Hannah, 24, also is a pro. She works for David and his wife Karen. Last year, she won the 2-star here with St. Barths, owned by longtime eventing enthusiast Dick Thompson (remember Biko?) Hannah nearly had a disaster in 2009, when she lost her focus and crashed through the last jump, but she had enough of a margin to secure the victory.

St. Barths was full of himself after winning the 3-star at the Dansko Fair Hill International with Hannah Sue Burnett, as Fair Hill co-president Trish Gilbert; owner Dick Thompson and Diana Rowland of Dansko present the Fair Hill bronze. | © 2010 by Nancy Jaffer

She didn’t make the same mistake twice, and showed she is ready to move up the ranks yet again. St. Barths, nicknamed Nike, can be a bit of a temperamental redhead, but today she knew from her first schooling fence that he was ready to be exuberant over the jumps. And that turned out to be a good indicator; he was clean to finish on his dressage score of 49.4 penalties. Nike was even bouncy in the awards ceremony, rearing up at one point just to show off.

Hannah’s victory came at a price for her friend, Nate Chambers, who also boards at Karen and David’s Virginia stable. Nate took the 3-star lead in dressage with Rolling Stone II, a horse he has had for a decade.

The German gelding, Nate’s Christmas present from his parents when he was 13, also was clear cross-country. Show jumping, however, loomed as a problem, and the tight time allowed didn’t offer any leeway.

Karen told me that at the last three events, Nate lost his lead in the final phase. Although he trains in show jumping with Olympic double-gold medalist Joe Fargis, it’s obviously a work in progress. This time was no exception. Nate had a knockdown early on course, which handed the trophy to Hannah, since he did not have a rail in hand. Nate also finished with a knockdown, while incurring three others in between. That 20-penalty total put him sixth. It was a Spinning Rhombus moment (remember in my WEG coverage I told you about Andrew Nicholson of New Zealand losing the 1992 Olympic team and individual gold medals when his horse, Spinning Rhombus, knocked down nine rails?) However Andrew came back from that (he won individual bronze at the WEG) and Nate, who finished sixth, will too.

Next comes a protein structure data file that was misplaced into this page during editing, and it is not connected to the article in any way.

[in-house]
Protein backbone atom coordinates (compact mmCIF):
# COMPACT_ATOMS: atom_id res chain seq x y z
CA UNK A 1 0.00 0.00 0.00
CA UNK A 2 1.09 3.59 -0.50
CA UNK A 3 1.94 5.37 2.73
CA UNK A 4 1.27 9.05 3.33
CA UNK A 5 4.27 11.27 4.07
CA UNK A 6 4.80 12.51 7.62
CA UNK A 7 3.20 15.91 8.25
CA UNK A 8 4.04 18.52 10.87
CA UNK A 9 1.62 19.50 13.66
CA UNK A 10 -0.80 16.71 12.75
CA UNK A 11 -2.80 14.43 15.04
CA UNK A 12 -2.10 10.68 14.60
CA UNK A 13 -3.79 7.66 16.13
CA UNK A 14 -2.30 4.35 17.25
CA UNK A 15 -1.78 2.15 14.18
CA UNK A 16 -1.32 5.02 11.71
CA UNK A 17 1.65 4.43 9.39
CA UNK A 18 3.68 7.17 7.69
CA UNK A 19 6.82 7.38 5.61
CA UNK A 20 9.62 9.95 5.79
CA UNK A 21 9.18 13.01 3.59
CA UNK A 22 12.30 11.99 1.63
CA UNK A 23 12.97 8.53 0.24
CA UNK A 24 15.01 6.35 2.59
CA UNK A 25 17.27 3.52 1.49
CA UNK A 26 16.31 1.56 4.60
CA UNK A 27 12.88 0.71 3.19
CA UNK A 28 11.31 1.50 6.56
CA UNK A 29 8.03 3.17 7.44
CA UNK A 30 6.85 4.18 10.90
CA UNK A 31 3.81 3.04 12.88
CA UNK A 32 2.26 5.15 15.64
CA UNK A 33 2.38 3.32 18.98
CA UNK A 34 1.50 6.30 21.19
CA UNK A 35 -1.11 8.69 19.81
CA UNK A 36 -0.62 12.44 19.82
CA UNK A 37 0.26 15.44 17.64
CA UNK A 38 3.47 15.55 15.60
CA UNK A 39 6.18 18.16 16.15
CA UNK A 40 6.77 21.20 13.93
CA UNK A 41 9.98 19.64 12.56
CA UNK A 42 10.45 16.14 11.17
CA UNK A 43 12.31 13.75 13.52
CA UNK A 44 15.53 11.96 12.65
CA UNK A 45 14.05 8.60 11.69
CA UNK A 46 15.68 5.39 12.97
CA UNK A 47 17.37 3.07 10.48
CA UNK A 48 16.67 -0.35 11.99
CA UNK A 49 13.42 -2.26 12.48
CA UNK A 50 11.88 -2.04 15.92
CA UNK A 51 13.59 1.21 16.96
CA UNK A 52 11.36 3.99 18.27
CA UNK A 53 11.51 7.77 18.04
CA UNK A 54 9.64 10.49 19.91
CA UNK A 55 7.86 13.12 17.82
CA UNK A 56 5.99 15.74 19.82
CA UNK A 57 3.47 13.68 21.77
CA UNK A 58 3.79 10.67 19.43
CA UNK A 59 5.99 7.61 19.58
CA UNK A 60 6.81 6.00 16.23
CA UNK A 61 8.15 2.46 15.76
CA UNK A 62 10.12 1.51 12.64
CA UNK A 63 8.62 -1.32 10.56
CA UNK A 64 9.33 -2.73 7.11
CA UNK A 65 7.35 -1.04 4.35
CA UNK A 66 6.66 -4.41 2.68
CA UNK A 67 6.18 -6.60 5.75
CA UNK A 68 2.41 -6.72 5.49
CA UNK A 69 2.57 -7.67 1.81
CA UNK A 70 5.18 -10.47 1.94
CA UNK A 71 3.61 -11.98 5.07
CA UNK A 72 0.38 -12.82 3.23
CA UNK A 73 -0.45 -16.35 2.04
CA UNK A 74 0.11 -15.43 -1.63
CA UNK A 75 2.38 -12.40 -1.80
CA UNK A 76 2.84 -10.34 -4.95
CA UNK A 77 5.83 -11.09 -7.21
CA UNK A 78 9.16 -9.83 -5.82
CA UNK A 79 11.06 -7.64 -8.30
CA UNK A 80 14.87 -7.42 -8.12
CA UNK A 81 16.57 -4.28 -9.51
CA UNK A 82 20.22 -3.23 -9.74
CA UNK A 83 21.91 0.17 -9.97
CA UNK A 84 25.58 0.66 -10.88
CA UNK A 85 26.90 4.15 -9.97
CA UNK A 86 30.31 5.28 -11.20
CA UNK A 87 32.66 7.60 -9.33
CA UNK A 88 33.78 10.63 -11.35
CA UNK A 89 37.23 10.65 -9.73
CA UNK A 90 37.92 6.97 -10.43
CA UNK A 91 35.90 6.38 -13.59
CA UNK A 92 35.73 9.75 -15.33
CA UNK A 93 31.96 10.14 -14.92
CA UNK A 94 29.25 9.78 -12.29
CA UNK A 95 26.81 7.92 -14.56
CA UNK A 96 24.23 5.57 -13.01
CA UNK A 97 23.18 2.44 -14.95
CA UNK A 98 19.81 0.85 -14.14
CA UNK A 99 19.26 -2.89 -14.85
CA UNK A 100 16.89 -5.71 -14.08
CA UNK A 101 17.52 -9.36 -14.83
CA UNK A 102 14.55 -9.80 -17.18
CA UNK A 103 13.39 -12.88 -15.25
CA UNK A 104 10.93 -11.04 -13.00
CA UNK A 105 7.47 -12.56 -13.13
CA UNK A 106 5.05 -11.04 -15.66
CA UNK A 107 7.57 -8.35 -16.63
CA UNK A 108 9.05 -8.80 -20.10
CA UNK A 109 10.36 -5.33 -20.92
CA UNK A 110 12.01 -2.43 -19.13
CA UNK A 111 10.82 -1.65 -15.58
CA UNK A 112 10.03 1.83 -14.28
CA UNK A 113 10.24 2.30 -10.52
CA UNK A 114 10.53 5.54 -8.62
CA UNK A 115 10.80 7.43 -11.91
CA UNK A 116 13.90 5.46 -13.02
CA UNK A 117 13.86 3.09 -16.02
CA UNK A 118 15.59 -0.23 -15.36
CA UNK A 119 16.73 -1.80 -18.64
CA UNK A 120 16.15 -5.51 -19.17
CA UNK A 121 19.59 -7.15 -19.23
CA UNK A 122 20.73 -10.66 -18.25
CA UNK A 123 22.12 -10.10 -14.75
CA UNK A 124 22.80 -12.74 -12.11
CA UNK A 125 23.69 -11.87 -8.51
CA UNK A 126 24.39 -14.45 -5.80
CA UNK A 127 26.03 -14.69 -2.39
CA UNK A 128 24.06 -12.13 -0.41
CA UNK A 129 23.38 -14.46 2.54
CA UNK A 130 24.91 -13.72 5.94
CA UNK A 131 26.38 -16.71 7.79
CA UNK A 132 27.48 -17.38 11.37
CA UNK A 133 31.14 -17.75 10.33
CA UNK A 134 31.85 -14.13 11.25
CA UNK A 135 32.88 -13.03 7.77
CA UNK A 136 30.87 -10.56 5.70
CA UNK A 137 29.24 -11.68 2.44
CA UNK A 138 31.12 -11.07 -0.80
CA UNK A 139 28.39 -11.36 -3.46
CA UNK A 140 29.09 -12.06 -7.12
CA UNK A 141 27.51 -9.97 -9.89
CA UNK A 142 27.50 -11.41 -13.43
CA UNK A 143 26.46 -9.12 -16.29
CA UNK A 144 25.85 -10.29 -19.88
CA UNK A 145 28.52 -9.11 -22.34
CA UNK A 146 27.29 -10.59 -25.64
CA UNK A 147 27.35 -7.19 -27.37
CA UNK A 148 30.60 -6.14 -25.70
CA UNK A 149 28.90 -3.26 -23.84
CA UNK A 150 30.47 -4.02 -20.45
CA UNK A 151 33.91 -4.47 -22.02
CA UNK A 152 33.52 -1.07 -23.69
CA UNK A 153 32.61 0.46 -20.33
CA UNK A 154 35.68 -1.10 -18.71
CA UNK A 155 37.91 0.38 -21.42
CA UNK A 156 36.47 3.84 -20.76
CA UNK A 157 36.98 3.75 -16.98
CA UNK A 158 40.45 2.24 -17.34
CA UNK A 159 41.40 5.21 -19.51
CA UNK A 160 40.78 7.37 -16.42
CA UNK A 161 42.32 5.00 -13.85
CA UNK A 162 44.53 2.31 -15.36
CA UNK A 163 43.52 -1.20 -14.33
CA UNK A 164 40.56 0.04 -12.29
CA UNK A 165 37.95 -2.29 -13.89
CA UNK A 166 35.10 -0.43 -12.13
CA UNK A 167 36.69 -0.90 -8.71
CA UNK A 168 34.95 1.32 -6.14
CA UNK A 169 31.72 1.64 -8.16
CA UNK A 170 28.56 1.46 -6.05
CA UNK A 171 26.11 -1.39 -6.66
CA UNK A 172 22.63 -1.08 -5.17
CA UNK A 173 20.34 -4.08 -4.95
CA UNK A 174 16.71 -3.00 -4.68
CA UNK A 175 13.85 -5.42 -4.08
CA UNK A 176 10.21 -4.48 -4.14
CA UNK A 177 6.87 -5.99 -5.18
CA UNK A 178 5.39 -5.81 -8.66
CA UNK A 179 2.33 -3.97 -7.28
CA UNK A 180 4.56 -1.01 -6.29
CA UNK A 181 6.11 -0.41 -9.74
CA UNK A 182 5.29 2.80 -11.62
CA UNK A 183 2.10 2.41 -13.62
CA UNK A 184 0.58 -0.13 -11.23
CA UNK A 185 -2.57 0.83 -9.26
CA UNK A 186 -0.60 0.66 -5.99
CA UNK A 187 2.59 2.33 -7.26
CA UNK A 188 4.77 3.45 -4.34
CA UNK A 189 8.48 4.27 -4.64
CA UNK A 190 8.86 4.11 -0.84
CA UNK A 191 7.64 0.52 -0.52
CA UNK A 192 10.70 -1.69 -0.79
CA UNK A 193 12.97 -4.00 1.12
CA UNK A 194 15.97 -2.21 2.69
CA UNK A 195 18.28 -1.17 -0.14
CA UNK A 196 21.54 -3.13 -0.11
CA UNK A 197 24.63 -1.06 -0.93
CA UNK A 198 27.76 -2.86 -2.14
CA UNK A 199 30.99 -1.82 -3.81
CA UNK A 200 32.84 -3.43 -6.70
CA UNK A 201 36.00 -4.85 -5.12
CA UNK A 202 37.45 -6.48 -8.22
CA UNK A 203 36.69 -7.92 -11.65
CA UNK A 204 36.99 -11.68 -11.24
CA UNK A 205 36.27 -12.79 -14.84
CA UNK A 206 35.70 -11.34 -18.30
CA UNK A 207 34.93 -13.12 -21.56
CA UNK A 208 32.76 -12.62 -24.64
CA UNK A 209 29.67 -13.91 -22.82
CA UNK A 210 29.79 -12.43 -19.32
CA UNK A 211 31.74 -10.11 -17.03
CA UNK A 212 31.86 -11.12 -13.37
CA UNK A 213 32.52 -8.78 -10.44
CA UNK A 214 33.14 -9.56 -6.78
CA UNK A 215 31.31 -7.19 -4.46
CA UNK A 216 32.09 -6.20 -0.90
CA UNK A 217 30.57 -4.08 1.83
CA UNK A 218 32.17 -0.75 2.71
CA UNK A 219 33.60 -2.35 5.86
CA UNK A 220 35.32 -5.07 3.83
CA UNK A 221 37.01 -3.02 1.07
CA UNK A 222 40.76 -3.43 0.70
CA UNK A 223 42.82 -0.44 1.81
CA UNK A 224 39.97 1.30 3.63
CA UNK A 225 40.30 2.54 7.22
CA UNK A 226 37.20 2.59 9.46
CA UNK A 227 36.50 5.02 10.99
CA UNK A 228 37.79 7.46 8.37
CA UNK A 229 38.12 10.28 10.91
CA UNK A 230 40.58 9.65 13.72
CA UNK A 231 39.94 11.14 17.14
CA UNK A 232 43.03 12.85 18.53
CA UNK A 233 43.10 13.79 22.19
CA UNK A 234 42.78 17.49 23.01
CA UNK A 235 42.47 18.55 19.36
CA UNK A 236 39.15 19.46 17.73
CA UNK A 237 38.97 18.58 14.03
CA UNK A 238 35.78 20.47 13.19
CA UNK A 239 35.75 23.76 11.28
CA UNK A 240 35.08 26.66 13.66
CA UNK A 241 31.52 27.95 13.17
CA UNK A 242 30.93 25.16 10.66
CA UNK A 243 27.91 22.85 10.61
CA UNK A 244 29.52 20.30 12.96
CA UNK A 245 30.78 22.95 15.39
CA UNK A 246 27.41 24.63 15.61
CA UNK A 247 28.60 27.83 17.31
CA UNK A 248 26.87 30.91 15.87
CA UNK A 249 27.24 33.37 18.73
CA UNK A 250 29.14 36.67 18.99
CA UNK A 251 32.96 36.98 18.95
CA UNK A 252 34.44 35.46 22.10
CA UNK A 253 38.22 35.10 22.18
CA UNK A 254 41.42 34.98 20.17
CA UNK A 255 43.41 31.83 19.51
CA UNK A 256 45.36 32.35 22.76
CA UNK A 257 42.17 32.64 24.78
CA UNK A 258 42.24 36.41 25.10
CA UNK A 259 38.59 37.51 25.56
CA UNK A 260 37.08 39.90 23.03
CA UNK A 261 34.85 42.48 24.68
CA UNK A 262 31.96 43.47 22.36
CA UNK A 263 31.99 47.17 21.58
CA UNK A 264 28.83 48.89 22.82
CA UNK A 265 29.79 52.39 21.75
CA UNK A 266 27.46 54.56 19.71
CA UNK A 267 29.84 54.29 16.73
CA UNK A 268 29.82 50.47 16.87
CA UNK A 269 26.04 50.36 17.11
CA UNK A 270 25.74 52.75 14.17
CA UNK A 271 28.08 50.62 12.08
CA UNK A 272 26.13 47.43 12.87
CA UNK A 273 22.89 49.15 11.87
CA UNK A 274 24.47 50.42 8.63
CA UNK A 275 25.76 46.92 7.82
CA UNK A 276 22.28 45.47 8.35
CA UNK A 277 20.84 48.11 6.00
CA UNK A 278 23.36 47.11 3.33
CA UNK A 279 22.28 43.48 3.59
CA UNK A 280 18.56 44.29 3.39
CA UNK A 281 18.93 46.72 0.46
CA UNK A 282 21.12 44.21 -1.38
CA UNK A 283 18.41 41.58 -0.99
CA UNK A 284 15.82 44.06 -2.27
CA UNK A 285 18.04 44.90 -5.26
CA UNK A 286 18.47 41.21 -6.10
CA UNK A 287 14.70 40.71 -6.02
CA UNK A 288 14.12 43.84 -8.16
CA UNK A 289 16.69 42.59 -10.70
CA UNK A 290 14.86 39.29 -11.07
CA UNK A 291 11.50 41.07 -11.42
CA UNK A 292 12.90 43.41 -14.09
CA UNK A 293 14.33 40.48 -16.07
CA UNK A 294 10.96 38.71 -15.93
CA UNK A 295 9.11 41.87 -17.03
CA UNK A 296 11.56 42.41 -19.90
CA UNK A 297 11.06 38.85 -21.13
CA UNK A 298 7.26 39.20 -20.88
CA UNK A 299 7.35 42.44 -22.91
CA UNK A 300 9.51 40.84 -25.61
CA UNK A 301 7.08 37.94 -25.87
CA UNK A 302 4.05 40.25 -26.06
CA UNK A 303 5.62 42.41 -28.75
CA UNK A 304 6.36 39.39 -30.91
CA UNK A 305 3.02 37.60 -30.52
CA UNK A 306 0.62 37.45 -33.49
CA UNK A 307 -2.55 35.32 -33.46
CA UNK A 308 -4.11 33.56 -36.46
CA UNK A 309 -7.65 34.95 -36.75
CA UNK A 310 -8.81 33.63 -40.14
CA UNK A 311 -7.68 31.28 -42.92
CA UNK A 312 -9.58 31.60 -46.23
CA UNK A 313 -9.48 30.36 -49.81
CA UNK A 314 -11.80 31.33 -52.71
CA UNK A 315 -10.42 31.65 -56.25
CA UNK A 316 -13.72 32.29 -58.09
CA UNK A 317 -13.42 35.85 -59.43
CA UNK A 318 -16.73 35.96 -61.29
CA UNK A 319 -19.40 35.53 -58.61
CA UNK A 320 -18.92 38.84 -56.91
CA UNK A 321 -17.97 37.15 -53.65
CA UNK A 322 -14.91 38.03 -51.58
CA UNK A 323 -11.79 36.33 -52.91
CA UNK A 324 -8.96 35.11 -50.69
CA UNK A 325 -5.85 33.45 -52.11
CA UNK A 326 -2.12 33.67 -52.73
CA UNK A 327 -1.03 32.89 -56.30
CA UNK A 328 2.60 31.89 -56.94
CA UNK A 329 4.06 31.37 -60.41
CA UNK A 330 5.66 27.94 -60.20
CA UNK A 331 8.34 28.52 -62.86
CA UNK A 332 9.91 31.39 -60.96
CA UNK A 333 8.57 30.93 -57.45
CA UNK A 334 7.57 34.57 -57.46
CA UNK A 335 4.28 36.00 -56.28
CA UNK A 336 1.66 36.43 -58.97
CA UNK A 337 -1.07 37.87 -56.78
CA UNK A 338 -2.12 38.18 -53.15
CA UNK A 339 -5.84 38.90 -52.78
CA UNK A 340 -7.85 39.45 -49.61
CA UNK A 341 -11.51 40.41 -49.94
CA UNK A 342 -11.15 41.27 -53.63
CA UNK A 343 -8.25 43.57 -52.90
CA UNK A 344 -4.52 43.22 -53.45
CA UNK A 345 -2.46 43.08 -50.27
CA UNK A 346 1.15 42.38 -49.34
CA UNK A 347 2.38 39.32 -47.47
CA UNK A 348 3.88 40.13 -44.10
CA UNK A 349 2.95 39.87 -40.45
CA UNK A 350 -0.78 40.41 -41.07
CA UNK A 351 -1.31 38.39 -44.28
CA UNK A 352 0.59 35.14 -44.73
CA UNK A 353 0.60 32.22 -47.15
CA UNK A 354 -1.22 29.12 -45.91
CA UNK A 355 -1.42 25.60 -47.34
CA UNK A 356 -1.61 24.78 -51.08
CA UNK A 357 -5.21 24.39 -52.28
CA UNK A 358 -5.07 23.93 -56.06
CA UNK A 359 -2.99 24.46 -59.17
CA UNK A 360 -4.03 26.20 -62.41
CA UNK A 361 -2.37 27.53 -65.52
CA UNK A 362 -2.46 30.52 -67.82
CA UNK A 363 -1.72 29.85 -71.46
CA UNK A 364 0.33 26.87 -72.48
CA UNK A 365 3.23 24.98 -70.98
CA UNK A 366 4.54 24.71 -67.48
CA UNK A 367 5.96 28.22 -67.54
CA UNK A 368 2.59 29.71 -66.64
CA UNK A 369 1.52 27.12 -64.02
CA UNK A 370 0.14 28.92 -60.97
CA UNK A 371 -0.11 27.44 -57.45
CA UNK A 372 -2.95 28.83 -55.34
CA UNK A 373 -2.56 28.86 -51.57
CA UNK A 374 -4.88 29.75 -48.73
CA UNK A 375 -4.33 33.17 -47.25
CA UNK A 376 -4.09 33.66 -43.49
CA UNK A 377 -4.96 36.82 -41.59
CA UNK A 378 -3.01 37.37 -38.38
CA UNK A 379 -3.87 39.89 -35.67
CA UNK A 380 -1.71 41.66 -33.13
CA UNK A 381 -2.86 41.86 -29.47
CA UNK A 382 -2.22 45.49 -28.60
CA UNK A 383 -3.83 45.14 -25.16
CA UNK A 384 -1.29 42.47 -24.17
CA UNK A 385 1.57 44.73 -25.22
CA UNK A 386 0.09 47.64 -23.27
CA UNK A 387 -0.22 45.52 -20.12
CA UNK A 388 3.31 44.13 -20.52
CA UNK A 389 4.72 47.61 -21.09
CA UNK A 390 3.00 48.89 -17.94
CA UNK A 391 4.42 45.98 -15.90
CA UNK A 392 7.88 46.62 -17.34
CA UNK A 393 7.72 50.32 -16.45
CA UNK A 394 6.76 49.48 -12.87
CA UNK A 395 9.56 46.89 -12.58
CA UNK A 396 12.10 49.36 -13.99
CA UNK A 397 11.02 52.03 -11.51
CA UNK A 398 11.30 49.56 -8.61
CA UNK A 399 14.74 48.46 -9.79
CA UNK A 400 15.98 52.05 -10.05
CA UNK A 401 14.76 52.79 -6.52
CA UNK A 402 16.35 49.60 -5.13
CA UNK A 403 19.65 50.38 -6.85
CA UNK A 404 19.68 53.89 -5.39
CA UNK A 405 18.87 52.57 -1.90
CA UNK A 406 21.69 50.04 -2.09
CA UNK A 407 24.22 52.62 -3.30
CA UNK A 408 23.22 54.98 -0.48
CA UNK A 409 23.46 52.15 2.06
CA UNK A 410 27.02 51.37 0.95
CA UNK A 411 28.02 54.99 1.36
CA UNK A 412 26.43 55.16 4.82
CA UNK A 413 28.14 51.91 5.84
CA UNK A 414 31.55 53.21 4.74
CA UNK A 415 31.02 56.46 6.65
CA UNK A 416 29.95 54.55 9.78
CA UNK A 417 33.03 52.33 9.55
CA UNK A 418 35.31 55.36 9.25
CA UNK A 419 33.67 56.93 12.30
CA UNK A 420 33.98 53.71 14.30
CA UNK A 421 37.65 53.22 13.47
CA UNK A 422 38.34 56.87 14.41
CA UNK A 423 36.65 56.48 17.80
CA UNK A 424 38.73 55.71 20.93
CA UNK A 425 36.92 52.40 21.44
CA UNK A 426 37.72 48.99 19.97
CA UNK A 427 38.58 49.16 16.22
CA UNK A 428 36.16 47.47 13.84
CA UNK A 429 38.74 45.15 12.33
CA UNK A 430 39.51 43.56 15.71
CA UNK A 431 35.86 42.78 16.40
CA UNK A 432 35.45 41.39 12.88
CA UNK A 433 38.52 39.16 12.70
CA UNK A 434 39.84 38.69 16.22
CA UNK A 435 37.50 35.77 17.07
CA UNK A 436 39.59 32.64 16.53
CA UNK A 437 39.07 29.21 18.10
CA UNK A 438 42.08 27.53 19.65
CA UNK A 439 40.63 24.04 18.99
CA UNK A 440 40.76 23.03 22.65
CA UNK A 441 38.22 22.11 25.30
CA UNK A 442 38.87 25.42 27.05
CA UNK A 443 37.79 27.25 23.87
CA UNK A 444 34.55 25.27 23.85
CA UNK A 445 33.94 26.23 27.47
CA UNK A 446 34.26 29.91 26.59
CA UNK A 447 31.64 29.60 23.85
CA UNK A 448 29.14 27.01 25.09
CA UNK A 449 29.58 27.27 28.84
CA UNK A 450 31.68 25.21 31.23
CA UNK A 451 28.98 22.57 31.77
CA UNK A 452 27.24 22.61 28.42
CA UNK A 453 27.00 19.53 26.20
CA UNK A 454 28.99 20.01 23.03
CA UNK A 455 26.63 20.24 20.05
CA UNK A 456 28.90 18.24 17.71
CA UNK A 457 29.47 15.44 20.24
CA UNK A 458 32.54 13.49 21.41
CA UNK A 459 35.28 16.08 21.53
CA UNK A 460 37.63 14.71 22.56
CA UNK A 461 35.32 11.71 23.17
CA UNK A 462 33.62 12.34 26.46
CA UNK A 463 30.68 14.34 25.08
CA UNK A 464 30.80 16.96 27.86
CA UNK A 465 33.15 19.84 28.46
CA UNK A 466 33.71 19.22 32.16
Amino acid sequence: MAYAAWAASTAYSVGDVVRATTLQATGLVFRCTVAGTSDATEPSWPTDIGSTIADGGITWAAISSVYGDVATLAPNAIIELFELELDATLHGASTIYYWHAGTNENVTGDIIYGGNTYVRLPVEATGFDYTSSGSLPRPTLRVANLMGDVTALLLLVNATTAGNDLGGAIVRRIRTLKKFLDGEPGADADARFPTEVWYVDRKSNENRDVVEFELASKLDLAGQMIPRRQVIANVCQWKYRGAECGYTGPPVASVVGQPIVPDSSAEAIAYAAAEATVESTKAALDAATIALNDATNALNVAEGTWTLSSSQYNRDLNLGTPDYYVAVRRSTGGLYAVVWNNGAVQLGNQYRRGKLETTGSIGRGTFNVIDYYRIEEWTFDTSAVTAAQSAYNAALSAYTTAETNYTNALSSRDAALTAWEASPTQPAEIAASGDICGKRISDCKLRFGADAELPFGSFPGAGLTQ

Hannah and I talked about her afternoon, and Nate.

The top three in the 3-star: Kristin Schmolze, Hannah Sue Burnett, Phillip Dutton | © 2010 by Nancy Jaffer

Despite a rail down, Phillip Dutton was closer to the top prize in this division, with a total of 57 penalties on Fernhill Eagle to finish second. Kristin Schmolze rose from ninth after dressage after a clean show jumping performance with her longtime partner, Cavaldi, who had 60.2 penalties. She hopes his next big stop will be Badminton in 2011.

Speaking of show jumping, I had a chance to speak with Karen O’Connor about her WEG show jumping problem with Mandiba that lost the silver medal for the U.S. She explained the Kentucky gate where he stopped, and then knocked down when he finally jumped it, looks like the Virginia gates that are too tall to jump, which she opens to go through at home. She thinks Mandiba was having a what-the-heck-is-this moment when he freaked at it.

In the 3-star, she had a clean stadium round on Quintus to finish eighth. Karen lost time on cross-country with him when she mistakenly went through an opening in the rope line along the course and had to backtrack. She sees Rebecca Broussard’s Oldenburg as her horse for the future, perhaps the London Olympics 2012! There’s always another event to look forward to, no matter how things go at the one where you’re competing.

I’m looking forward to the Washington International, but won’t have another postcard until I finish up there in two weeks. Meanwhile, the Fair Hill gallery will go up early this week. And I’ll try to get you my story on the 2014 Normandy WEG soon, too.

Until then,